After acclimating to my new surroundings, I was ready for my first island excursion on day 3 of my stay.
And so I went having a look at La Oliva, the former administrative center of Fuerteventura.
Approaching the outskirts of La Oliva. The hill in the background has the shape of a pyramid. In conjunction with the avenue of palm trees it gives the scene a peculiar oriental feel.
Characteristic for La Oliva are the volcanic hills that surround the small village. Except for the clouds and the blue sky, I imagine it looks similar on Mars:
Arriving in La Oliva. The church Iglesia de Nuestra Senora de la Candelaria represents the former importance of La Oliva with its three naves and the mighty bell tower.
The entire exterior of the church is whitewashed, except for the bell tower which is made of so-called Molinera stone.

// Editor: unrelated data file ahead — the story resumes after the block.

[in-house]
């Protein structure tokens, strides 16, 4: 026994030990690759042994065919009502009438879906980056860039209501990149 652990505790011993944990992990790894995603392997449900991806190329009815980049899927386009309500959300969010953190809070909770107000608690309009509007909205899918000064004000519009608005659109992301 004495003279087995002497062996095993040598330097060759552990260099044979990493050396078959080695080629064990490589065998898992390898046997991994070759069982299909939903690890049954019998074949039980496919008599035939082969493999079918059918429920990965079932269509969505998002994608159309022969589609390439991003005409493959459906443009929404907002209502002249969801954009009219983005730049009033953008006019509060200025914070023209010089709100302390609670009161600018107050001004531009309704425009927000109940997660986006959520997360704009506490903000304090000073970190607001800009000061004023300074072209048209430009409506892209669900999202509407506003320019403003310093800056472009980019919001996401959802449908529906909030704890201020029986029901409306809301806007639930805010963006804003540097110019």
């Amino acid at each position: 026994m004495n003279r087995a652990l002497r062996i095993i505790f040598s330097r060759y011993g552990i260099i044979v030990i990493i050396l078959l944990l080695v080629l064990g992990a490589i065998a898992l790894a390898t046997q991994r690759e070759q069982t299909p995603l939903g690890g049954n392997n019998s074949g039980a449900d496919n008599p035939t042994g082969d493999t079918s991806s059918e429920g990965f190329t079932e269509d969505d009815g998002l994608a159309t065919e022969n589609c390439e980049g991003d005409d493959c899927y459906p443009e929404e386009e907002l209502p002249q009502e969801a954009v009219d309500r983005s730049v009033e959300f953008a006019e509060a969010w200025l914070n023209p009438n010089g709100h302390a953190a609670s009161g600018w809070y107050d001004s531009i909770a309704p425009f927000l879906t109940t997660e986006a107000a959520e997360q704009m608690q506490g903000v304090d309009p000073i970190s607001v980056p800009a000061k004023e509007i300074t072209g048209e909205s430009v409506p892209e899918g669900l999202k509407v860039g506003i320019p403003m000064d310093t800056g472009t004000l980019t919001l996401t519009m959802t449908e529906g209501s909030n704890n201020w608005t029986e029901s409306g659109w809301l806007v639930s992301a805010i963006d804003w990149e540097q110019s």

Inside of the church a baroque type of interieur. The polyptych of the main altar is the work of Juan de Miranda Cejas (1723-1805), who is claimed to have been the most skilled Baroque painter of the Canary Islands. Unfortunately, it was not possible to get closer to catch the details of this artwork.
A fountain on the church square creates a refreshing microclimate which invites to finish today's excursion in the cafe next to it.
Thanks for following along and see you back next time 👋.
Photos recorded by myself with an iPhone 13 Pro. All rights reserved.